What does it feel like to be singing again after eight months of silence? The flippant answer is that somebody seems to have replaced my vocal cords with strips of sandpaper. But at a deeper level the latest experience with choral holiday company Run By Singers has brought a satisfying reconnection, both with music and people.
During the pandemic, while choirs haven’t been able to meet and sing together as usual, lots of online possibilities have sprung up, but in general I wasn’t drawn to the idea of warbling in isolation at my computer screen. When Run By Singers announced their Virtual Vienna package, though, it sounded more appealing as it came complete with a specially-commissioned backing choir of talented young professionals and accompanying organ for remote rehearsals and, eventually for the virtual performance, a baroque orchestra. I’d sung the work in question, Mozart’s Requiem, many times before, so the prospect sounded doable. Time to get that voice back in some sort of shape.
Having made the short journey to my study – no queue, no security check, no quarantine – I set up all the necessary technology: laptop on which to access rehearsals via YouTube, iPad with downloaded score and mobile on which to record my contributions. This would be a first for me – I’d never even used my phone to capture my speaking voice let alone any attempt at music. But thankfully I worked it out, as our individual tracks were destined to be blended together to produce a CD in aid of the charity Requiem to Cancer, whose 24-hour singing marathon had been another casualty of this extraordinary year. And it would be great to play a part in a tangible souvenir of this unique venture.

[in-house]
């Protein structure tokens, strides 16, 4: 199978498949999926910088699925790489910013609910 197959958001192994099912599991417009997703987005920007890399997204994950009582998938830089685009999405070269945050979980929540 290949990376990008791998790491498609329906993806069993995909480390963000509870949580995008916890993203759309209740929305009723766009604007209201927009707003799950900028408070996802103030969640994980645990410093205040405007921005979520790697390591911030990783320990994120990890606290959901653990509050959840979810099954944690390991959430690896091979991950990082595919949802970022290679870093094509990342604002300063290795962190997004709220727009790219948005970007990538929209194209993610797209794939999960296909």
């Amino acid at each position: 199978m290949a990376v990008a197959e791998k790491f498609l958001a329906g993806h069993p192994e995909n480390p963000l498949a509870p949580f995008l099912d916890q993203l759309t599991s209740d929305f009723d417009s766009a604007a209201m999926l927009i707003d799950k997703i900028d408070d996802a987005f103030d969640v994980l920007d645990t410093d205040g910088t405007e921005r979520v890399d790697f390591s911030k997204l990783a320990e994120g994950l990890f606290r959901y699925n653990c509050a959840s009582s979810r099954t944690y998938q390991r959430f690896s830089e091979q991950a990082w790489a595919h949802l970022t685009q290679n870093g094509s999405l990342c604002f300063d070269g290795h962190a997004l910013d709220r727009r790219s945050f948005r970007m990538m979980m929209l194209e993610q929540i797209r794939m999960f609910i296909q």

There was a happy mixture of general introduction and sectional and tutti rehearsals over the course of a couple of weeks, with space in between the sessions for us to come back to the YouTube recordings as often as we liked. It was a tall order steering us through so much material in the time available but our director Matt Finch rose to the challenge in a businesslike yet friendly manner. I found myself wondering how on earth he kept up the motivation with no aural or visual feedback from the ‘choir’, apart from the occasional comment in the chat facility that scrolled by at the side of the screen. This in itself was a welcome bonus, as we could all chip in and say ‘hi’ to each other (in the ‘waiting room’ of course, not while we were concentrating on the music), marvelling at how far-flung we all were, with over 1,000 singers participating worldwide. It was especially lovely to be aware of singing simultaneously with specific friends from previous holidays – not the same but the next best thing.
Matt helped us get our voices warmed up. Something of a wake-up call as far as breath control was concerned, I found, and hitting the high notes was clearly going to be a challenge. But I was singing again and enjoying Mozart’s wonderful music. Being supported by the backing choir made for a more all-round experience and on the plus side nobody (apart from my husband) could hear my mistakes. Well, I could hear them myself too, of course, especially when listening back to the ‘recording opportunities’, but I’m reliably informed that nobody likes hearing their own recorded voice and anyway there’ll be safety in numbers when the sound engineer wizards do their magic and weave them together. Plus there was no pressure to get it right first time and you could always have another go when you forgot to set your phone to airplane mode so that a WhatsApp message pinged in during the closing bars of Lux Aeterna.
Now for a fortnight of private practice before we virtually meet again to perform and toast each other – and Mozart – with Viennese punch.